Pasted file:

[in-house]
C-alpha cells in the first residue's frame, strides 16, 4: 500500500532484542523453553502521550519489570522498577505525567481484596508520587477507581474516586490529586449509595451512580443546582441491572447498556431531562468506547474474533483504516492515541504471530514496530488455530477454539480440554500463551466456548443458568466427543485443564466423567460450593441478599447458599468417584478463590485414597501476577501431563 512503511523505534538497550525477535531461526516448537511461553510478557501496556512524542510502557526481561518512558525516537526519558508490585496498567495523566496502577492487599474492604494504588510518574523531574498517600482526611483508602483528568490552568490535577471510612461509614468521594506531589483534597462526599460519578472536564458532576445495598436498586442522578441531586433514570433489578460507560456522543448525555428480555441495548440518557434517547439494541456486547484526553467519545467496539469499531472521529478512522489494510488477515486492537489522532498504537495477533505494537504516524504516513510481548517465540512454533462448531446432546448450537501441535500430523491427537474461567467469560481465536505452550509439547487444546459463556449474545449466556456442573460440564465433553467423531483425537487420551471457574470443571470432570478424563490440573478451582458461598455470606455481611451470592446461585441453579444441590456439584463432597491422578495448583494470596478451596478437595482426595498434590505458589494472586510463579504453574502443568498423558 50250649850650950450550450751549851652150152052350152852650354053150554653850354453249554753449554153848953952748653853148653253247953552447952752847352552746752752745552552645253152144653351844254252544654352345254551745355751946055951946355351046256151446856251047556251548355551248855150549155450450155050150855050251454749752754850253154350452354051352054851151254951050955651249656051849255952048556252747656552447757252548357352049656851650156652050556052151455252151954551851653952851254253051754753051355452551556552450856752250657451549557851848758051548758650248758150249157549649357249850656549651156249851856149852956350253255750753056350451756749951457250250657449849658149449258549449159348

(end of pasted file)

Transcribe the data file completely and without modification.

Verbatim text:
[in-house]
C-alpha cells in the first residue's frame, strides 16, 4: 500500500532484542523453553502521550519489570522498577505525567481484596508520587477507581474516586490529586449509595451512580443546582441491572447498556431531562468506547474474533483504516492515541504471530514496530488455530477454539480440554500463551466456548443458568466427543485443564466423567460450593441478599447458599468417584478463590485414597501476577501431563 512503511523505534538497550525477535531461526516448537511461553510478557501496556512524542510502557526481561518512558525516537526519558508490585496498567495523566496502577492487599474492604494504588510518574523531574498517600482526611483508602483528568490552568490535577471510612461509614468521594506531589483534597462526599460519578472536564458532576445495598436498586442522578441531586433514570433489578460507560456522543448525555428480555441495548440518557434517547439494541456486547484526553467519545467496539469499531472521529478512522489494510488477515486492537489522532498504537495477533505494537504516524504516513510481548517465540512454533462448531446432546448450537501441535500430523491427537474461567467469560481465536505452550509439547487444546459463556449474545449466556456442573460440564465433553467423531483425537487420551471457574470443571470432570478424563490440573478451582458461598455470606455481611451470592446461585441453579444441590456439584463432597491422578495448583494470596478451596478437595482426595498434590505458589494472586510463579504453574502443568498423558 50250649850650950450550450751549851652150152052350152852650354053150554653850354453249554753449554153848953952748653853148653253247953552447952752847352552746752752745552552645253152144653351844254252544654352345254551745355751946055951946355351046256151446856251047556251548355551248855150549155450450155050150855050251454749752754850253154350452354051352054851151254951050955651249656051849255952048556252747656552447757252548357352049656851650156652050556052151455252151954551851653952851254253051754753051355452551556552450856752250657451549557851848758051548758650248758150249157549649357249850656549651156249851856149852956350253255750753056350451756749951457250250657449849658149449258549449159348